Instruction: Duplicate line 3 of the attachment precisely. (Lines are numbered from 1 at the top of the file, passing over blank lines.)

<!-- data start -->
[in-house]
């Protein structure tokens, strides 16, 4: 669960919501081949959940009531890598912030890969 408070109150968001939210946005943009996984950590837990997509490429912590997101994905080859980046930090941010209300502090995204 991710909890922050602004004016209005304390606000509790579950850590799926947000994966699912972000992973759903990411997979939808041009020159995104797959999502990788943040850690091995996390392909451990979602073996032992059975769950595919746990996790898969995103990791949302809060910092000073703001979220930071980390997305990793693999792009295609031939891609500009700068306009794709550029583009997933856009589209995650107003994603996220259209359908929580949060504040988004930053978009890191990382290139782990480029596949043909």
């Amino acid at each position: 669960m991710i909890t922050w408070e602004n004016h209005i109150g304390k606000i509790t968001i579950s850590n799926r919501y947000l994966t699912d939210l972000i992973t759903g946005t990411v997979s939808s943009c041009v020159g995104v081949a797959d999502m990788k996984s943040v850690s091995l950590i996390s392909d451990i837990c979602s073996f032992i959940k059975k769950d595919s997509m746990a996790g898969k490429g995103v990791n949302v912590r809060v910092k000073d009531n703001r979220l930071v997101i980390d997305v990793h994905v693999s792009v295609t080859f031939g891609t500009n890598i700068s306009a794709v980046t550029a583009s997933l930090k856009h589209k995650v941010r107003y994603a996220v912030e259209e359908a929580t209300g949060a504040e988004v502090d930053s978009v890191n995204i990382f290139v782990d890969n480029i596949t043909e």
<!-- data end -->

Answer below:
């Amino acid at each position: 669960m991710i909890t922050w408070e602004n004016h209005i109150g304390k606000i509790t968001i579950s850590n799926r919501y947000l994966t699912d939210l972000i992973t759903g946005t990411v997979s939808s943009c041009v020159g995104v081949a797959d999502m990788k996984s943040v850690s091995l950590i996390s392909d451990i837990c979602s073996f032992i959940k059975k769950d595919s997509m746990a996790g898969k490429g995103v990791n949302v912590r809060v910092k000073d009531n703001r979220l930071v997101i980390d997305v990793h994905v693999s792009v295609t080859f031939g891609t500009n890598i700068s306009a794709v980046t550029a583009s997933l930090k856009h589209k995650v941010r107003y994603a996220v912030e259209e359908a929580t209300g949060a504040e988004v502090d930053s978009v890191n995204i990382f290139v782990d890969n480029i596949t043909e």